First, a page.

Araki Yasusada

Kitagawa Fuyuhiko 
Li Chi, C14H 
Talien, Manchuria 249

November 7, 1925

Dear Mr. Kitagawa:

I am a student in Western Literature at Hiroshima University under the
tutelage of Professor Nakano Shigeharu, and I am writing to tell you
that I have greatly admired the new journal A. It has made me think of
poetry in a thoroughly new way, and for this I wish to express my
sincere gratitude to you and Dr. Anzai Fuyue.*

Each time I read Dr. Anzai's poem, "Spring,"

A herring is about to be brought to the table, coming through a subway

I feel renewed and excited, as if I had been woken from a dream by an
Imperial courtesan with the biceps of a wrestler! And your own

There is a naval port inside of its intestines

reveals, if there ever was any doubt, that within a single turnip
there are mountains, rivers, and a whole formation of rubber-capped
subjects swimming across the Hokkaido Strait!

Here, if you'll allow me the indiscretion, are three responses to your
extraordinary "Horse." I offer them in honor of your poem, but should
you find them worthy, I would be deeply honored were any included in a
future issue of A:

	Inside the naval port there are millions of kilometers
	of intestines
	Manchurian Prisoner 
	Inside this teenager I desire, there is a
	mandala of intestines
	Chewing on braised intestine, he becomes a horse,
	chasing its tail just beyond the 				   
	edge of a barbarian scroll

I enclose the requested remittance for a one year subscription.

My esteemed and patriotic greetings,

Araki Yasusada

*[In carbon copy. Kitagawa Fuyuhiko and Anzai Fuyue were founders of the magazine A, one of the central journals in the development of Japanese poetic modernism. The descriptive analogies and three poems that Yasusada offers in praise of the two poets are idiosyncratic, to say the least, and their rhetorical intent is somewhat ambiguous. Our leaning is to read them in the spirit of a youthful but sophisticated stab at the participation (as settlers) of Kitagawa and Anzai in the Japanese occupation of Manchuria. Whatever his intent, Yasusada seems not to have impressed the editors of A, as the poems were never published there, nor is there any record of further communication between Yasusada and Kitagawa. Nevertheless, in 1928, the poem "Translator" appeared (under the pseudonym Iijima Tai) in Shobi.majutsu.gakusetsu [Rose.Magic.Theory], Japan's first magazine of surrealist literature, founded by Kitasono Kasue in 1927. The use of the pseudonym is most certainly due to the increasing repression against unorthodox authors by the militarist government in the late 1920s, which culminated with open censorship and cultural persecution throughout the war years. The poem "Manchurian Prisoner" is circled in ink and noted in Yasusada's script: "Send to Kitasono at VOU," a note that must have been made sometime in the mid to late 1930s. Indeed, there is an undated, handwritten letter from Kitasono in one of the notebooks, expressing effusive admiration for Yasusadaís poetry and indicating a desire to publish "in the close future of a pale fire." On the back of this letter, Yasusada has penned, in English, the following stanza. We do not know if it is of his personal composition, or copied over from another authorship: But all at once it dawned on me that this Was the real point, the contrapuntal theme; Just this: not text, but texture; not the dream But topsy-turvical coincidence, Not flimsy nonsense, but a web of sense. Yes! It sufficed that I in life could find Some kind of link-and-bobolink, some kind Of correlated pattern in the game, Plexed artistry, and something of the same Pleasure in it as they who played it found. We suspect, though we aren't sure, that poems by Yasusada appear in the publication of VOU under pseudonym(s). -- Tosa Motokiyu, Ojiu Norinaga, and Okura Kyojin, Eds.]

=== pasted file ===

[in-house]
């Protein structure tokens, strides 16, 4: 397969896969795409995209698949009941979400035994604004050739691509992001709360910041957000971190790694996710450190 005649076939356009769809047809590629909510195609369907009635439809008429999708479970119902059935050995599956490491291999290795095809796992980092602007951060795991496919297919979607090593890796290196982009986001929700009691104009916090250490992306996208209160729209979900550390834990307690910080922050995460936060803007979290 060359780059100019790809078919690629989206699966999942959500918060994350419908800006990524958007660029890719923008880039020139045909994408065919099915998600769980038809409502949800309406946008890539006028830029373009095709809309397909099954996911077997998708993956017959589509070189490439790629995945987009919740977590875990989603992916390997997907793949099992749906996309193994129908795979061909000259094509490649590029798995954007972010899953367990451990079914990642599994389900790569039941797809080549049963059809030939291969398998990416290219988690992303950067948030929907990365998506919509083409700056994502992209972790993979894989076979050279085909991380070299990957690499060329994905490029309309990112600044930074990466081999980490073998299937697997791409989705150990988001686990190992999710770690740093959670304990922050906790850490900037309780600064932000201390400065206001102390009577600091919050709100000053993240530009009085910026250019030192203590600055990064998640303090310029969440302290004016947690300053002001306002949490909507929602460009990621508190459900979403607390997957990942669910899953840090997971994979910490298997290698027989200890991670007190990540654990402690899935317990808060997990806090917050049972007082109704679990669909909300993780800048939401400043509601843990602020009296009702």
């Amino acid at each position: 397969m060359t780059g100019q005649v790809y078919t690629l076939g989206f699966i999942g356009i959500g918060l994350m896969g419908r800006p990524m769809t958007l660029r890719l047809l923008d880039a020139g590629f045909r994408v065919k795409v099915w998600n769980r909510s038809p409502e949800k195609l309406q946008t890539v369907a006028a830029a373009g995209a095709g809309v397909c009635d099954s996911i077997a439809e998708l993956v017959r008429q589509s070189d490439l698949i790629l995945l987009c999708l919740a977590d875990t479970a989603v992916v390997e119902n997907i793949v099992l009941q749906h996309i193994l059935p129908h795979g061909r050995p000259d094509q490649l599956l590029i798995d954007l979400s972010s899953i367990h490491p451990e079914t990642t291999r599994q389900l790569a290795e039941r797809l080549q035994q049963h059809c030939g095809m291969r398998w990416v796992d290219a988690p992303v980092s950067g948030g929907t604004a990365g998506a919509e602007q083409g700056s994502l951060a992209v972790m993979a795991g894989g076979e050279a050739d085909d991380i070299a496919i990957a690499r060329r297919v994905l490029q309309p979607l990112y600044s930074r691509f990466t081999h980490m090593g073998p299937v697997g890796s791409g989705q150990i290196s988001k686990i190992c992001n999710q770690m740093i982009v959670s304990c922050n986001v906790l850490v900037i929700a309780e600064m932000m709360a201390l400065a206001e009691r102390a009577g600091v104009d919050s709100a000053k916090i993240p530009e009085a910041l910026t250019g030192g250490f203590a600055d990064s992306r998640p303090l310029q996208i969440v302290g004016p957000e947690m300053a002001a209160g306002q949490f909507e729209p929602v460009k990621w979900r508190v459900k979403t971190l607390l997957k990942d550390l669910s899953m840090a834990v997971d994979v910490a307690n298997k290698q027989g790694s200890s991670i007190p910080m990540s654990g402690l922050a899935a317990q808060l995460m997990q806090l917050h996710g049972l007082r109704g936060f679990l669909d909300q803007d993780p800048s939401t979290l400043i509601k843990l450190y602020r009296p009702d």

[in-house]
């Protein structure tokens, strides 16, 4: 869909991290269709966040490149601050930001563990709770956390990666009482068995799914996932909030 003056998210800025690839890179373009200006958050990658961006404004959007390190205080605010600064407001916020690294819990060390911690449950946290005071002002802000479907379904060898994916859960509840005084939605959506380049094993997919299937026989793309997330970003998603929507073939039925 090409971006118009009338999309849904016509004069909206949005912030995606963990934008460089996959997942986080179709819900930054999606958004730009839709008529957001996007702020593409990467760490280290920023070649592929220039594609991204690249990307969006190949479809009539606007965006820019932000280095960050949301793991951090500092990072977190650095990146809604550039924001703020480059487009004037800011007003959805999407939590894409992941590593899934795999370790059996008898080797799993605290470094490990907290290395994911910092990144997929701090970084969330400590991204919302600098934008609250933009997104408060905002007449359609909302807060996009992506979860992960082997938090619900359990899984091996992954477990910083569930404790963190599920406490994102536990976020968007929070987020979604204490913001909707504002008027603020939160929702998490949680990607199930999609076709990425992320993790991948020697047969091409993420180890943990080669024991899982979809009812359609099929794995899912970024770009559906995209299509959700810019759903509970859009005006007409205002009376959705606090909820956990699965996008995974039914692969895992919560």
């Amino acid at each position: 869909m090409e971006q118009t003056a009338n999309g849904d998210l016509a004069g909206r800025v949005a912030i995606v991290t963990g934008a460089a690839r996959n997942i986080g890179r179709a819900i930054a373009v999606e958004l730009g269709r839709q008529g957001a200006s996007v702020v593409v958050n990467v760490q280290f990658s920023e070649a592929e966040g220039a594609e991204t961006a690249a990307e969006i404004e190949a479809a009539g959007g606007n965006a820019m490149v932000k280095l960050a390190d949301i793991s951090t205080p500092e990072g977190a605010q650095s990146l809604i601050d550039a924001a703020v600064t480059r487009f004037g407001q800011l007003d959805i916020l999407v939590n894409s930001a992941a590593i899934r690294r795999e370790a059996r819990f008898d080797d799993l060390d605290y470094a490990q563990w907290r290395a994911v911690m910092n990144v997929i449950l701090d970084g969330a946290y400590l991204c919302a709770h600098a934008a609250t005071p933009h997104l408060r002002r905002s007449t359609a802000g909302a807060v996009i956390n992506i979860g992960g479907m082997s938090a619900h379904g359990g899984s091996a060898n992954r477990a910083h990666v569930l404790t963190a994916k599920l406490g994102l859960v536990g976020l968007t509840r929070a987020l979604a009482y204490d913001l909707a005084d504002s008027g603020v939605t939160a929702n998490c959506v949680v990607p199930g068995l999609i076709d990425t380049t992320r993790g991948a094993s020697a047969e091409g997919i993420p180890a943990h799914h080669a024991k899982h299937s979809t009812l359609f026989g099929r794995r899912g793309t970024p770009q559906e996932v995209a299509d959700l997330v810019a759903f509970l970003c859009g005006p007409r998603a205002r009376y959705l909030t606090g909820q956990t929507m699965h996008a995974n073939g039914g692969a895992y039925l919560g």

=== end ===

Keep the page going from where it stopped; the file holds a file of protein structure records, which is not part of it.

Other newly-mined letters from Araki Yasusada at Jacket

Further commentary on Yasusada from Kent Johnson at "read me"

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